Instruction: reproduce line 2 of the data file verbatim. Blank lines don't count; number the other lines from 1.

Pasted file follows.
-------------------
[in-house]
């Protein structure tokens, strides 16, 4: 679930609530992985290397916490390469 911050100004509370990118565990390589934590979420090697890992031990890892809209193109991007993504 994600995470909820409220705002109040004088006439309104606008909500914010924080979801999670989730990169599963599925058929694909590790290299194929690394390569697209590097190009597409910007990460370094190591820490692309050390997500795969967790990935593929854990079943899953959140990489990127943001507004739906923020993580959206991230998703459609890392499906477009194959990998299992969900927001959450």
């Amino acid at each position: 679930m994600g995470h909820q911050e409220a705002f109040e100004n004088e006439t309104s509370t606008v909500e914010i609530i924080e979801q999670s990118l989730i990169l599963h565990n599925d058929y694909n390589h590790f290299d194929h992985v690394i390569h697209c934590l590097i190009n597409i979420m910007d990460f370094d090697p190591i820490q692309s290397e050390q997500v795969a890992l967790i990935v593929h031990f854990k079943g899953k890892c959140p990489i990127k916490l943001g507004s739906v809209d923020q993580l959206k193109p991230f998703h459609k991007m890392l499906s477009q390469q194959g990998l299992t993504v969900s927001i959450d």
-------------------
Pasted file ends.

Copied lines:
């Protein structure tokens, strides 16, 4: 679930609530992985290397916490390469 911050100004509370990118565990390589934590979420090697890992031990890892809209193109991007993504 994600995470909820409220705002109040004088006439309104606008909500914010924080979801999670989730990169599963599925058929694909590790290299194929690394390569697209590097190009597409910007990460370094190591820490692309050390997500795969967790990935593929854990079943899953959140990489990127943001507004739906923020993580959206991230998703459609890392499906477009194959990998299992969900927001959450």